-  Alessandra Sala, Lili Cao, Christo Wilson, Robert Zablit, Haitao Zheng, and Ben Y. Zhao. Measurement-calibrated Graph Models for Social Network Experiments. Proceedings of The 19th World Wide Web Conference (WWW 2010).
-  Alessandra Sala, Xiaohan Zhao, Christo Wilson, Haitao Zheng, and Ben Y. Zhao. Sharing Graphs using Differentially Private Graph Models. Proceedings of The 11th ACM SIGCOMM Internet Measurement Conference (IMC 2011).
Make sure Python 2.7+, the NetworkX Python package, and the Orbis/dK code have been installed.
You may have to modify the sys path at the top of the scripts to point towards where you have the NetworkX package installed.
The .tar.gz contains: fitModel[_noPickling].py, socialModels.py, twoKDistance.py, demo.py, README, and LICENSE
Run demo.py via:
$ python demo.py
to run the walkthrough script on how to use the other files.
To run the fitting script:
$ python fitModel[_noPickling].py (-ff/-rw/-nn) (graph name (ex. Twitter2011)) (input pickle path) (Orbis dkDist path) (result output path) [additional param. for -rw/-nn]
Additional parameters for mod. Random Walk and Nearest Neighbor
- -coarse/-fine to indicate coarse or fine sampling
- If '-fine' sampling is indicated, add additional 'qe_start qe_end qv_start qv_end' parameters for Random Walk, or 'k' parameter for Nearest Neighbor.
$ python fitModel_noPickling.py -rw OSN_Name ../pickles/OSN.pickle ~/allMyCode/Orbis_Source/dkDist ./results/FineRW/ -coarse
$ python fitModel_noPickling.py -rw OSN_Name ../pickles/OSN.pickle ~/allMyCode/Orbis_Source/dkDist ./results/FineRW/ -fine 0.2 0.3 0.5 0.7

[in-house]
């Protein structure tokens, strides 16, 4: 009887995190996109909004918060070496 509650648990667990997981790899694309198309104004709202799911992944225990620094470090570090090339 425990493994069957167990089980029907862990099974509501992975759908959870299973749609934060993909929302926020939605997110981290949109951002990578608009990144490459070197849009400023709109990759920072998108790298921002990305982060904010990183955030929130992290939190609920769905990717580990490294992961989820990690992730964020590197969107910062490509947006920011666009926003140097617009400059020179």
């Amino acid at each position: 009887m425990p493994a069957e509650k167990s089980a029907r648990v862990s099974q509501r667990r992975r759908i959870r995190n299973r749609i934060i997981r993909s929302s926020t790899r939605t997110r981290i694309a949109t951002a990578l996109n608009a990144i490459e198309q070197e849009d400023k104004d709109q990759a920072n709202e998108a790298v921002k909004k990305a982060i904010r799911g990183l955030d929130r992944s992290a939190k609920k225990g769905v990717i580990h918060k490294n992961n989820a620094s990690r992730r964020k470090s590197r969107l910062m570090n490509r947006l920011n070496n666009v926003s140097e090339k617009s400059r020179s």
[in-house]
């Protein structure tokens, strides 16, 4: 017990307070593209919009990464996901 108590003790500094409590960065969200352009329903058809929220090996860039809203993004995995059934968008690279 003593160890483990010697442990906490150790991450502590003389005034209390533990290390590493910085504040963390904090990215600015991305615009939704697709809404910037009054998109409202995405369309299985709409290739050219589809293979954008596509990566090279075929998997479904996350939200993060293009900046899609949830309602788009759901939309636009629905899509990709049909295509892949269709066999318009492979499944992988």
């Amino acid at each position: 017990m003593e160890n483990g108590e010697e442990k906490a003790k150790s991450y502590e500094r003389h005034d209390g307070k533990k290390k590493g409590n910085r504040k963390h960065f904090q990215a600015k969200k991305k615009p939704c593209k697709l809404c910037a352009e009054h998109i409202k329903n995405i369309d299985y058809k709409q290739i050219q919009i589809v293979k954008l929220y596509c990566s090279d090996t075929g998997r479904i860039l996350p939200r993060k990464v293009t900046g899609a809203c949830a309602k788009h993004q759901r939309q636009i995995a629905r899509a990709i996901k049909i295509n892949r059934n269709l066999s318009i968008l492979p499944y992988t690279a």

$ python fitModel_noPickling.py -nn OSN_Name ../pickles/OSN.pickle ~/allMyCode/Orbis_Source/dkDist ./results/FineNN/ -fine 3
Make sure both Python 2.7+ and the NetworkX Python package have been installed.
|networkx.barabasi_albert_graph(n, m)||Generates a graph using the Barabasi-Albert model||
|forestFire_mod(n, p)||Generates a graph based on Forest Fire model modified for undirected edges||
|randomWalk_mod(n, qe, qv)||Generates a graph based on a Random Walk model modified for undirected edges||
|nearestNeighbor_mod(n, u, k)||Nearest Neighbor model modified to generate graphs with power-law exponent between 1.5 and 1.75 to match a social graph structure||
>>> import networkx as nx
>>> import socialModels as sm
>>> G = sm.nearestNeighbor_mod(97134, 0.53, 1)
The below provides users with model parameters that, when fed
into our model generator code, produces graphs that closely match our
Facebook data. To see model parameters for a given model, choose it
from the clickable field. For anonymity reasons, we do not identify
which model parameters match which Facebook graphs. However, all parameters
shown are from our 2009 Facebook graphs.
Note: Our study has shown that the models which best replicate the original social graph structure are the modified Nearest Neighbor model and the dK-2 distribution.
We are also in the process of integrating our modified Forest Fire, Random Walk, and Nearest
Neighbor code into the NetworkX package. We will make a note here when this integration is
- Code for the Barabasi-Albert model can be found in the NetworkX package under networkx.generators.random_graphs.barabasi_albert_graph.
- Code for the dK model (up to dK-2) can be found here. dK-3 and upwards generators currently do not exist.
- Code for the Kronecker model can be found in the C++ SNAP library found here.